One of the best movies to come out this year, and perhaps the last decade in my view is James Cameron’s Avatar. Some folks have seen it in 2-D, others 3-D, and even others IMAX. Without a doubt, it is a sci-fi fantasy spectacle widely deserving it’s running time (a little over three hours) and all the hype leading up to it. Cameron’s first feature film since Titanic is a must see, even for the curious. Because of the different formats, I’ll even go far to say it is worthy of multiple viewings before it hits DVD and Blu-Ray. Folks, don’t procrastinate and wait for Blu-Ray. If you wait, you’ll kick yourself. It is not a perfect film, no film really is. But it is a visual feast of sight and sound; I also think the characters are fully fleshed out and the story really good, in spite of the influences of past movies.

Sam Worthington shows why Hollywood is tailoring him into leading man status; hard to think that the first time I saw the actor was mincemeat for a rabid giant crocodile in Rogue from a few years ago. (I actually liked that film, don’t let my side comment fool you). But last summer 2009 he stole Terminator 4 away from Christian Bale; in 2010 he’s the lead in the remake of 1981’s Clash Of The Titans. Titans, of course, considers stories and liberties taken with Greek mythology and fable. I know that’s what it is and where it comes from: myth and fiction. As a Christian, that sort of thing does not offend me. I know what is fiction, and what is truth. To me, the Bible is the truth. It is also true that every Christian’s walk with God is different. I’m far from perfect. But when I see a film like Avatar I know it’s science fiction.

So imagine my surprise when a small handful of reviewers critique Avatar, don’t like it all that much, and think it’s a slow moving piece of great visual effects yet chock full of New Age mumbo jumbo with strong far left undercurrents. I agree to disagree for the most part, but I found something even more disturbing than anything that the film itself can throw at the viewer, good or bad.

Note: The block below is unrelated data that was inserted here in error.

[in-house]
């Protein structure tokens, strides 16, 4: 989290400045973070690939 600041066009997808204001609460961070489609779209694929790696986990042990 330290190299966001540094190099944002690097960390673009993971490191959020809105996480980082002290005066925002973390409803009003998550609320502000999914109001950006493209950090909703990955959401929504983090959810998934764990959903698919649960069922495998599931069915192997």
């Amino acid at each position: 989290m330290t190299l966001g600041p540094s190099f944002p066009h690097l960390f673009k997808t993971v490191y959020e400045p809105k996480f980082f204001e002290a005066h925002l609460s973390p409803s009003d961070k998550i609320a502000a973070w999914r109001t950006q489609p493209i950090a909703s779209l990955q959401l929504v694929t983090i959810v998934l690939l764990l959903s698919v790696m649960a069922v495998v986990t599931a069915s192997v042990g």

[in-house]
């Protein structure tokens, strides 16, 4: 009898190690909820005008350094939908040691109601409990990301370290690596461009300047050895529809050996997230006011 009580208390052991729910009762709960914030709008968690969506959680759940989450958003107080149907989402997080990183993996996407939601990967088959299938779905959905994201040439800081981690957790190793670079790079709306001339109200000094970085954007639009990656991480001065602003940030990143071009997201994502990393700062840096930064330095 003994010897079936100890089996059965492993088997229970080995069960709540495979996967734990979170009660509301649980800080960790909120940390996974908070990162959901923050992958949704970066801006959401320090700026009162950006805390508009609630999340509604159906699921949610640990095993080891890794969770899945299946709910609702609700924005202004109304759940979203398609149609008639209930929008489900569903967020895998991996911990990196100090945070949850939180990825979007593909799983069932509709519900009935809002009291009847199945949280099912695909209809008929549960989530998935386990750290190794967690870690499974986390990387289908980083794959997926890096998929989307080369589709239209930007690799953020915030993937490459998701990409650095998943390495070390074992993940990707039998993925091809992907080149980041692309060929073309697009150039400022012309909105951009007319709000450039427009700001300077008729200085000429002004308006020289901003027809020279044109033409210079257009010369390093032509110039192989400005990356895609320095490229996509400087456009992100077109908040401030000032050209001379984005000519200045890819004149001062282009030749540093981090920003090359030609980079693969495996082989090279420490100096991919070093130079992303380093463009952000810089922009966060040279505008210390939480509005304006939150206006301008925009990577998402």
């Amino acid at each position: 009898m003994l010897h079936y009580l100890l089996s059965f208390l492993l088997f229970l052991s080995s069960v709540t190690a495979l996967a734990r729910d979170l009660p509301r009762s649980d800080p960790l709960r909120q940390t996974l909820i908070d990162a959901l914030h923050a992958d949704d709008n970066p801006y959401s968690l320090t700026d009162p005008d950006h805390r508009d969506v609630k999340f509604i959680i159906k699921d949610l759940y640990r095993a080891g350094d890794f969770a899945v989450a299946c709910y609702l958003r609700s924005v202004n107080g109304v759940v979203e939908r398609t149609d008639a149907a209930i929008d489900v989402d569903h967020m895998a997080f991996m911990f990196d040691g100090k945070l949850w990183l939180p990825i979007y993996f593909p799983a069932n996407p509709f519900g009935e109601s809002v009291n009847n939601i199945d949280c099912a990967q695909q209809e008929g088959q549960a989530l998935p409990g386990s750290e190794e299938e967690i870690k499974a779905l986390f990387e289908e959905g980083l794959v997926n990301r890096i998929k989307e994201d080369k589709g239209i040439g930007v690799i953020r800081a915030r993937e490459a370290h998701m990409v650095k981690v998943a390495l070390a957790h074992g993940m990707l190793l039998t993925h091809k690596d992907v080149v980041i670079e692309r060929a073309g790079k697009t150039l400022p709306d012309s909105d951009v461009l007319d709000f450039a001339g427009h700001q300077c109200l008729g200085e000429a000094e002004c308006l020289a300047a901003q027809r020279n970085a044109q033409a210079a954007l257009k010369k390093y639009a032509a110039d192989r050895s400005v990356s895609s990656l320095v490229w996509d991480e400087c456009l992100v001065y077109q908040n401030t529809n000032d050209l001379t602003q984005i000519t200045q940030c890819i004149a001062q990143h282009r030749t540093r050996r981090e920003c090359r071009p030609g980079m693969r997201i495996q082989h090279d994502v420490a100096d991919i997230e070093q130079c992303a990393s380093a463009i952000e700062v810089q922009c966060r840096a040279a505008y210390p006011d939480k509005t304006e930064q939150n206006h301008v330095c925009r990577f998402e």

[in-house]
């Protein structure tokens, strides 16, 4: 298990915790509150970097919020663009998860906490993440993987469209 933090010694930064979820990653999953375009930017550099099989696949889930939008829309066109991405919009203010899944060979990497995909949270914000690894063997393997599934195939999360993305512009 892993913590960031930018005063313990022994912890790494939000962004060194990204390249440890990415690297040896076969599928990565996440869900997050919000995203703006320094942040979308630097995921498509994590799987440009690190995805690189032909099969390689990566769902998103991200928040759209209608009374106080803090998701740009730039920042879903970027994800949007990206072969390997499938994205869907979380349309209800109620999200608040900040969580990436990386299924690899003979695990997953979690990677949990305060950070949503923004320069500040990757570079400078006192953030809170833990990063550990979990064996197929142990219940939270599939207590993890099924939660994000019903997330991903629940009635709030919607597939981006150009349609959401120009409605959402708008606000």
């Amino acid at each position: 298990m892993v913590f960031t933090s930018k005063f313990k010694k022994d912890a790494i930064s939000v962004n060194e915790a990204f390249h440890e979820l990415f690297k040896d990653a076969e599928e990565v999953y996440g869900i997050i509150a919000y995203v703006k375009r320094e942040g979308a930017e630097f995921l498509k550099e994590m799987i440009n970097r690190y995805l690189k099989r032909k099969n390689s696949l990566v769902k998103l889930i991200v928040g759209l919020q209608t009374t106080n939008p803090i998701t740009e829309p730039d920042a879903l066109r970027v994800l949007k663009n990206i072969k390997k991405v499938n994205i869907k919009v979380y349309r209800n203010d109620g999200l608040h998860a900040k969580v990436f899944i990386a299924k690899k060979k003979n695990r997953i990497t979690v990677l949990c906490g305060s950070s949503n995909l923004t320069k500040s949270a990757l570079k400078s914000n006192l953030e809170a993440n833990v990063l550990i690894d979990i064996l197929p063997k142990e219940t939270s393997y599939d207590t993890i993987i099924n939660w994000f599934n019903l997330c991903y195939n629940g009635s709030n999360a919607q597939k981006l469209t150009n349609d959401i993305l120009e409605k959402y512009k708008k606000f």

The attacks on these reviewers

All films are subjective. Some films are even open for various interpretation. Unless it is extremely obvious like Darren Aronofsky’s The Fountain or Vincent Ward’s What Dreams May Come where the New Age hokum is in high gear, hard to follow and spoon feeding you, sometimes it isn’t always so clear. Still, it does not take away from the fact that these reviewers screened the film and gave the film an opinion, be it right or wrong. If we film geekers are to stick the rule of subjective thought, then we can’t really single these reviewers out. That’s even more dumb.

Well, I take that back. I’m not that surprised from a knee jerk reaction. It’s an invitation for the anonymous internet masses to put the smack down on “the conservatives” or “the faithful” in general. Like flies to a trashcan, they they are. Granted, there are a small handful of religious folk who mean well, but go above and beyond leaps and bounds. While I won’t endorse these reviews, I won’t jump on that bandwagon and attack them for seeing and reviewing a film. Regardless of what they saw, think they saw, or are simply off the chart. That is their opinion. They didn’t like something, they expressed what they didn’t like. It’s as simple as that.
Why call them out, especially if they in the minority?

Pointless. It should be said that not one of the “negative right wing” reviews dismiss the film’s tech in FX wonders. Not one.

Okay…so what about the charges? I’ll start with Big Hollywood’s Frank DeMartini:where he writes:

“It is blatant anti-military and less blatant anti-American. Without giving away too much of the plot, the bad guys in the movie are the United States Marines. They are sent to the planet of Pandora to destroy the opposition to the New World Order’s acquisition of its substitute for oil which just happens to be located on Pandora.”